The Family That Techs Together
Pew Internet research has just released a new study about the impact of technology on the family
It’s a mixed bag of news– families are connecting more but enjoying it less. More access to technology often means dual incomes and more time physically away from the family. If you’ll pardon the expression, this is a megatrend that will be with us as long as anyone reading this blog draws breath.
The root of the downside is the wealth paradox that is upper-income earners work more hours than their middle income counterparts. Dual-income earners exacerbate this effect. Anyone who’s had to tell their spouse to “get off the computer and come to dinner” knows exactly what I’m talking about.
This tele-conflict is going to get worse before it gets better. Admittedly I am one of the worst offenders–though I’ve tried to set smart limits on both myself and my daughter.
Soon however there will be a backlash to all this “always -on” sensibility–people will peal off the grid–probably not soon enough for their own good, however. The recession is going to –at least in the near-term–keep people connected to the web.
This is the modern ball and chain for many knowledge workers.
Coming to terms with the value of presence as opposed to the potential emotional vacuum of telepresence is a foreign concept to all but the most extreme tech worker or fruity new-ager. Still the idea has started to resonate with all of us now as demonstrated by the Pew results. As the weight of our economic life begins to take its toll, the dark side of technology will become clearer. More and more people will be forced onto the grid as the promise of technological efficiency becomes part of our “way out” of our current economic challenges.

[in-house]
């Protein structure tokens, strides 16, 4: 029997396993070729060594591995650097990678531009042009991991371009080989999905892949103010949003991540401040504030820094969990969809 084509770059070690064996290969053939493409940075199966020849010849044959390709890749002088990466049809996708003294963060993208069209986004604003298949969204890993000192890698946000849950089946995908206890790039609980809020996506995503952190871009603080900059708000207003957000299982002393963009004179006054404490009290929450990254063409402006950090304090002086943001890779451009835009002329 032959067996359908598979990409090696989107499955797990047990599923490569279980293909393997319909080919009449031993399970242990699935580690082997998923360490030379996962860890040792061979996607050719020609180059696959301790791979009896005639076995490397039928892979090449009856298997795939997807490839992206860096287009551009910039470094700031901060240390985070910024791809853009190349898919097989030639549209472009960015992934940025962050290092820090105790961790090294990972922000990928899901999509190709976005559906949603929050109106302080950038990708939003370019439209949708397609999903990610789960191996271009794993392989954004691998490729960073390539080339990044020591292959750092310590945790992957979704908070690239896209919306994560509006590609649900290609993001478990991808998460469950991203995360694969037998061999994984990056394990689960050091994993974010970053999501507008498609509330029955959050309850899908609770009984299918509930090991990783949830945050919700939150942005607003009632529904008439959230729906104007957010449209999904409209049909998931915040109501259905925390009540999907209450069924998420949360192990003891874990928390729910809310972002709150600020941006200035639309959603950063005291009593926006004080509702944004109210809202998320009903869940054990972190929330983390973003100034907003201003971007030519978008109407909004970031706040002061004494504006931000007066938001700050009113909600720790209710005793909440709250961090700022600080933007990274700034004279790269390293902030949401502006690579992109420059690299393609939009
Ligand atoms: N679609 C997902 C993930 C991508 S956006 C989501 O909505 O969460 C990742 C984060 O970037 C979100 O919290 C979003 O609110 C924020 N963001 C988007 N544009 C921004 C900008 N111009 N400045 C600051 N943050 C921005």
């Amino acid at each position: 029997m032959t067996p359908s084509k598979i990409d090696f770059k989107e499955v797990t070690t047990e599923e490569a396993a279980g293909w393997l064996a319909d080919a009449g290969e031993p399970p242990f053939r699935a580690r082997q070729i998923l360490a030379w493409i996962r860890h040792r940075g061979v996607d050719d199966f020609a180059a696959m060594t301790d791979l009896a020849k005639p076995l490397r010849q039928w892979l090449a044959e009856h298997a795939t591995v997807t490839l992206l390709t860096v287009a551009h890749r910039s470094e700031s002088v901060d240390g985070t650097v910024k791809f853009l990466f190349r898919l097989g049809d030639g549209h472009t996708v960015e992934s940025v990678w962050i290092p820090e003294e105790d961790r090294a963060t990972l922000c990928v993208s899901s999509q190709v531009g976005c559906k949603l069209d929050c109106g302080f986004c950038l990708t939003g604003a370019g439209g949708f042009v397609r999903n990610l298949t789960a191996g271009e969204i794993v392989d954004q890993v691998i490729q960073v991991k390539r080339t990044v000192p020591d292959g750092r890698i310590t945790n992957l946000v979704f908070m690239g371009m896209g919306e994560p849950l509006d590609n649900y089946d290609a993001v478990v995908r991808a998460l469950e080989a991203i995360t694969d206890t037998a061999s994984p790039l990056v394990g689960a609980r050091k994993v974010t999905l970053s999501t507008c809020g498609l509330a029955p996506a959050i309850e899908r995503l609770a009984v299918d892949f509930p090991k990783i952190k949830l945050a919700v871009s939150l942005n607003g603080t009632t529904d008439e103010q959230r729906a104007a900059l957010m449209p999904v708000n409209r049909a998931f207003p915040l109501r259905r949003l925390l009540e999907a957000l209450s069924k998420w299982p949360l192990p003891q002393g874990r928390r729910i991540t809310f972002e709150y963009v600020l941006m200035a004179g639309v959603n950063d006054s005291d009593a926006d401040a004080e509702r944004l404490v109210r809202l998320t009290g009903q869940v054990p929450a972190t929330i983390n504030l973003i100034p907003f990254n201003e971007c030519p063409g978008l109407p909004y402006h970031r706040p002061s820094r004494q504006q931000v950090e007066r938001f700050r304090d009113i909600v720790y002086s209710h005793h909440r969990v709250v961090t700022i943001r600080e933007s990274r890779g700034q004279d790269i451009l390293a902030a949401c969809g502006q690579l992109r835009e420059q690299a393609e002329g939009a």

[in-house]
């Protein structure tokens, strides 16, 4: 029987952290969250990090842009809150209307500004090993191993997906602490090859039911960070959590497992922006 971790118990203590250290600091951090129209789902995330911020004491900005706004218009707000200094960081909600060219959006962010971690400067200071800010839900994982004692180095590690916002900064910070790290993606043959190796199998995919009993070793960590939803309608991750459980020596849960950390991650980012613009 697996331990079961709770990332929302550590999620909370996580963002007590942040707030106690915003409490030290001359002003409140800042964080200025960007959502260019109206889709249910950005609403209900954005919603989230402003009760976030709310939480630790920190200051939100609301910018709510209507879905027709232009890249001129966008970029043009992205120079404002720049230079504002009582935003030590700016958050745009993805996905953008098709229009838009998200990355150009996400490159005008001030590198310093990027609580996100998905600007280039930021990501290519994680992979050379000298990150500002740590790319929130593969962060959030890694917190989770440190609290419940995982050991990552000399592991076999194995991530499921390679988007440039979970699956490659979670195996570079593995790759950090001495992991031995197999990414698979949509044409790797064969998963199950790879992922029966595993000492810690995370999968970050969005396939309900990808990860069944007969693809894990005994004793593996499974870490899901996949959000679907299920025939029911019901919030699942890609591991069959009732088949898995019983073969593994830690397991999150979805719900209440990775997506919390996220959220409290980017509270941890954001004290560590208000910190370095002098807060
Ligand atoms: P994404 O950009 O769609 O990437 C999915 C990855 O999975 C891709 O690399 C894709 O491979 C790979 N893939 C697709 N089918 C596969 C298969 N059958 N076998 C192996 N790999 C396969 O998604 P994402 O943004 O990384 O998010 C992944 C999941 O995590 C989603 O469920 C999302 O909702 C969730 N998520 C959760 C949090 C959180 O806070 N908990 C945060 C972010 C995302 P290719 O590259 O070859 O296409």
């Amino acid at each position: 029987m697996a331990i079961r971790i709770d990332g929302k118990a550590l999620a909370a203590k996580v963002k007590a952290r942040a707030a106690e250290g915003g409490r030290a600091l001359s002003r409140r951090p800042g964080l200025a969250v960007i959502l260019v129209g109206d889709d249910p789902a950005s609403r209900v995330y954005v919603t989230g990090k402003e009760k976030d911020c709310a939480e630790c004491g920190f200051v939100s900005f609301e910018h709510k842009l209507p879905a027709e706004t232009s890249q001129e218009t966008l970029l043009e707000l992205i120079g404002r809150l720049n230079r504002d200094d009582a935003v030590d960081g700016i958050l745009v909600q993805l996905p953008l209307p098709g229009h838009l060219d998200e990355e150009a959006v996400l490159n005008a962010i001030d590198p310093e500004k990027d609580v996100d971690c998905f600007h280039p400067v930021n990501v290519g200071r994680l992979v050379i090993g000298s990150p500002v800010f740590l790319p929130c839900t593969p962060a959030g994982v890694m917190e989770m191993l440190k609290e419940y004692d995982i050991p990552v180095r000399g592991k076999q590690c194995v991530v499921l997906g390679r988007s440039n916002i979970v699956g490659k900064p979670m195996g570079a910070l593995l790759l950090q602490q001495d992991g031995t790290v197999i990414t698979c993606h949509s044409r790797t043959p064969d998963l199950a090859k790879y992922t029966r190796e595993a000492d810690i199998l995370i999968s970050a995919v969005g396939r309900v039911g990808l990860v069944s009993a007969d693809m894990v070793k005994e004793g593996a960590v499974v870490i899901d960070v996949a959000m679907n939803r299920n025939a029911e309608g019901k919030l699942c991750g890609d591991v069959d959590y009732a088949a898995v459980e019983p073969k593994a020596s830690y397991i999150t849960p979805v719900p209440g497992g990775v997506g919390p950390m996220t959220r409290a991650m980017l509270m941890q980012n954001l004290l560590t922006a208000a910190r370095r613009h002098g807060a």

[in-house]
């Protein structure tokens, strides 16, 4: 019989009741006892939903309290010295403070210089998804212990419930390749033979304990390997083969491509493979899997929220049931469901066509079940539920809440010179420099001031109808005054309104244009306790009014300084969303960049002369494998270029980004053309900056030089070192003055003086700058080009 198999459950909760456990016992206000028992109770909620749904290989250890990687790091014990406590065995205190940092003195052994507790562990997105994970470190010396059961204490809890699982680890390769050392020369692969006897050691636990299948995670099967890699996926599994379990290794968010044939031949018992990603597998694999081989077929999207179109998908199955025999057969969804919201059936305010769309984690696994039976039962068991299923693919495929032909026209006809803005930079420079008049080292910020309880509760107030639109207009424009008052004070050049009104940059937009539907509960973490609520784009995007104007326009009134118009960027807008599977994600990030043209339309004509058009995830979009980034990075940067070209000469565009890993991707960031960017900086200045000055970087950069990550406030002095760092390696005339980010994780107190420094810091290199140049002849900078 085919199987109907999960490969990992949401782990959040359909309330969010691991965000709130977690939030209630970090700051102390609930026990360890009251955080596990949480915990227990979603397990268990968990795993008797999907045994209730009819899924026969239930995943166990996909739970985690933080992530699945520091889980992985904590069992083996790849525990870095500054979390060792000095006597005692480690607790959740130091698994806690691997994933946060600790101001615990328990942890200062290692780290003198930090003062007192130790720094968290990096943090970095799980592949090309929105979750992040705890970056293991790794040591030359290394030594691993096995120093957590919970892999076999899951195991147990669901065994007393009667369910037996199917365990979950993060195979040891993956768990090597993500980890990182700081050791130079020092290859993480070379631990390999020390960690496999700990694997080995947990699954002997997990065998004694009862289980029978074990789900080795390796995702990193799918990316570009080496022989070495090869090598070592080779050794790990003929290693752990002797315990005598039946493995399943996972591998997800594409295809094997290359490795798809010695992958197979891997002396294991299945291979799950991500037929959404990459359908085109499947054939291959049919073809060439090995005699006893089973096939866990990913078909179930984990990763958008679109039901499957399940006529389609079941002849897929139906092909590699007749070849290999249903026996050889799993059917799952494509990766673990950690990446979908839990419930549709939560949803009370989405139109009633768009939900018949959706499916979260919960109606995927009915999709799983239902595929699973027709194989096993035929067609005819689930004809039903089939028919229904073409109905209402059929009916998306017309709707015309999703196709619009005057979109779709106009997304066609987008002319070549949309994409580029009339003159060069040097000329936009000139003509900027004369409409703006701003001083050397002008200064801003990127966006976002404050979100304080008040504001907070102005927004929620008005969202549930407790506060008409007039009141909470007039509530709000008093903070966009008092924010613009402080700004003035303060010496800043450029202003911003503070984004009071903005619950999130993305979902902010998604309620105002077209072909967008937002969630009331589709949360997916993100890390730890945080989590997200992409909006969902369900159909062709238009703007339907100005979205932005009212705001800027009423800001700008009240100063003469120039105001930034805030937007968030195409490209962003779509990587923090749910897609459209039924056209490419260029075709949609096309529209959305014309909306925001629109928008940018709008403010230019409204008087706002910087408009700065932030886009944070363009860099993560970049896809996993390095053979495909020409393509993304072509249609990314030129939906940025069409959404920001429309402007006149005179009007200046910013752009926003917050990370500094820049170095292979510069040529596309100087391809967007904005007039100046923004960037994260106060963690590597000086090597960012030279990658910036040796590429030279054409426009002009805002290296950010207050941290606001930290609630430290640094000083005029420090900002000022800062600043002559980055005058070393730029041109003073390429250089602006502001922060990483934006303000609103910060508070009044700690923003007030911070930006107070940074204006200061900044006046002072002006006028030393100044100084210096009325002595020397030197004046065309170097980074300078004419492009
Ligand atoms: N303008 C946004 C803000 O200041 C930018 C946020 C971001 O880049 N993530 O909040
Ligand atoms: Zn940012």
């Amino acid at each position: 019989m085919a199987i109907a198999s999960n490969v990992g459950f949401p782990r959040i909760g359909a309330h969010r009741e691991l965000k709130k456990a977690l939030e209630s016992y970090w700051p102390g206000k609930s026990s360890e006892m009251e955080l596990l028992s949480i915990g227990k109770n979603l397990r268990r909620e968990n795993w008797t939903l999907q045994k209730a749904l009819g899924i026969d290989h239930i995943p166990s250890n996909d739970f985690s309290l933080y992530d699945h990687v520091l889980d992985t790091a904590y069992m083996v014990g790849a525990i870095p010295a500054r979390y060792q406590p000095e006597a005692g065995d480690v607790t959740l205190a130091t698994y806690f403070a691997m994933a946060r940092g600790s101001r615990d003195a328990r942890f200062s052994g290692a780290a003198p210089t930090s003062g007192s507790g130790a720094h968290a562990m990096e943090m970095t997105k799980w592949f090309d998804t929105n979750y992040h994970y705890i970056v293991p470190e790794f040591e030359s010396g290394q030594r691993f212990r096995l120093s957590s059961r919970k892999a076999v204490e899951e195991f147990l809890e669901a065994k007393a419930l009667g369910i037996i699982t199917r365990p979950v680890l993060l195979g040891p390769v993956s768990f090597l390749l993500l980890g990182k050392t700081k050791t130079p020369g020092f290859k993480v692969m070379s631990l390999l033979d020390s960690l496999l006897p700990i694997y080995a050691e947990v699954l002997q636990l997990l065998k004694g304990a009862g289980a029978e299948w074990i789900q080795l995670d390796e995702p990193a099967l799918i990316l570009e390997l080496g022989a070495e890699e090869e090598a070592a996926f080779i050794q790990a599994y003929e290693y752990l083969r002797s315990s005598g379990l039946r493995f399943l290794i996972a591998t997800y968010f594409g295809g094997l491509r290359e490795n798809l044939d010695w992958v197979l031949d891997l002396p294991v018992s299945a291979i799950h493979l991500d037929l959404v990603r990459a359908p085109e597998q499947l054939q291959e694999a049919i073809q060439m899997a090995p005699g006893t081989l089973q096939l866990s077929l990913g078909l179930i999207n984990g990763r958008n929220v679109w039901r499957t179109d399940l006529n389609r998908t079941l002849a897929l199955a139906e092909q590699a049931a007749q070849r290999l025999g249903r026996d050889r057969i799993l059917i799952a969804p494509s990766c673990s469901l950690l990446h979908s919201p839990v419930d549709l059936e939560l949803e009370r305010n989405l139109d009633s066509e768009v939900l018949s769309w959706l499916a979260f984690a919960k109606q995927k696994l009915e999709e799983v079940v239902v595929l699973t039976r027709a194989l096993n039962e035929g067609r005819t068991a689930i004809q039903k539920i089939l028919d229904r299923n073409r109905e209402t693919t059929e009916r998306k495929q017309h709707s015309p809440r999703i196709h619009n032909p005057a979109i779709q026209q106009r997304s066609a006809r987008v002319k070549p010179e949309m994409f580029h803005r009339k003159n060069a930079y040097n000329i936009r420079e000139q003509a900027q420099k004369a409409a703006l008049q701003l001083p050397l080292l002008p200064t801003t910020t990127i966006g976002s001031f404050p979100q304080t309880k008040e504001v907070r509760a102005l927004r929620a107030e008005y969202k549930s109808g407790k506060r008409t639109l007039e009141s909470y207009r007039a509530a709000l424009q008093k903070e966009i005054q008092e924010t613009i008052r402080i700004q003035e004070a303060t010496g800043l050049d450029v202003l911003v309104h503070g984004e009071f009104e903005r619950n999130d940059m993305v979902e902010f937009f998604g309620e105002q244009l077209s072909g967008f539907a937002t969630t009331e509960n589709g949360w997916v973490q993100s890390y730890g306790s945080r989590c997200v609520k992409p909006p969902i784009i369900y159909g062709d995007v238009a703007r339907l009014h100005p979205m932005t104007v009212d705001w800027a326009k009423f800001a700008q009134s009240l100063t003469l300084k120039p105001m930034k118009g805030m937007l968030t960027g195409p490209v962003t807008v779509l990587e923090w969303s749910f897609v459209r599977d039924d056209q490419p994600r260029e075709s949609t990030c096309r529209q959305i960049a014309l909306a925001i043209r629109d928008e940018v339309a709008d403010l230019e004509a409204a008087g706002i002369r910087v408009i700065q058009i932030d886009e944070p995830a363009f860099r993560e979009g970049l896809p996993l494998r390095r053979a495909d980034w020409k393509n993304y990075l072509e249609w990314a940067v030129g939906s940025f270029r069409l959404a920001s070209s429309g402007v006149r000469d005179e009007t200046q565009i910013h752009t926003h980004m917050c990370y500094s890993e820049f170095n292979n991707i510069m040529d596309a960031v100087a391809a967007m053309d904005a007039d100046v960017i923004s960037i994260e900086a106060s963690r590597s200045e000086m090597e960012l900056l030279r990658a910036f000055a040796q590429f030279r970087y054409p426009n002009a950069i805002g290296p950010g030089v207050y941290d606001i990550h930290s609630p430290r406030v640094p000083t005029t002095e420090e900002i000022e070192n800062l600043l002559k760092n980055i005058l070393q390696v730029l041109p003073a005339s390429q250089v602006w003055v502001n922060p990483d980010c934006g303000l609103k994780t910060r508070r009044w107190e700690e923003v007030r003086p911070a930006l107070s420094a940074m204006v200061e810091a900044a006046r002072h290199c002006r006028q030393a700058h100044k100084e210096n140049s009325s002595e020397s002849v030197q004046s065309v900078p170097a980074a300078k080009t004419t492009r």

Feels like a great opportunity to hype the book
from Chapter 1
Like all preceding generations who longed for the “good ol’ days,” we will pine for the days when we could turn it all off, when there wasn’t enormous social pressure to be continually accessible. After all, what could you possibly be doing that’s more important than responding to an ever-larger number of people who need you now? With great self-importance we respond immediately and get stressed when we don’t. At the same time, we both ridicule and reluctantly admire those who choose to go off the grid.
The August 3, 2007 Business Week quotes a Silicon.com study stating, “A shocking 40 per cent of respondents said they check work e-mail at least once per day while on holiday, and a further 14 per cent said they log on once per week.” Some people have even become so addicted to using the BlackBerry mobile e-mail device that it has acquired the nickname the “CrackBerry.” Twenty-one months earlier, in April 2006, the BBC reported that a “study, carried out at the Institute of Psychiatry found excessive use of technology reduced workers’ intelligence. Those distracted by incoming e-mail and phone calls saw a 10-point fall in their IQ, more than twice that found in studies of the impact of smoking marijuana.” Further, a 2007 survey by Ad Agency J. Walter Thomson showed being connected to the Web was more important than sex to most of the 1,011 people surveyed.
Some of us yearn earnestly to have more self-discipline as we compulsively check our mobile devices. “Living in the moment” will be under the greatest threat. We’ll need to manage the risk that people may like us more when we are “telepresent” than they would when we are physically present…the grass is always greener where one’s telepresence is. There is more potential and imagination is more real when you can project yourself to a place where you and those you interact with are free to fill in the lines. Telepresence creates the possibility that the person on the other end of the line is more attractive than the one in front of you…that the party you are going to is likely more “off the chain” than the one you are physically attending. We risk being seduced by both perpetual distraction and the “potential” of the future while losing the value of the present.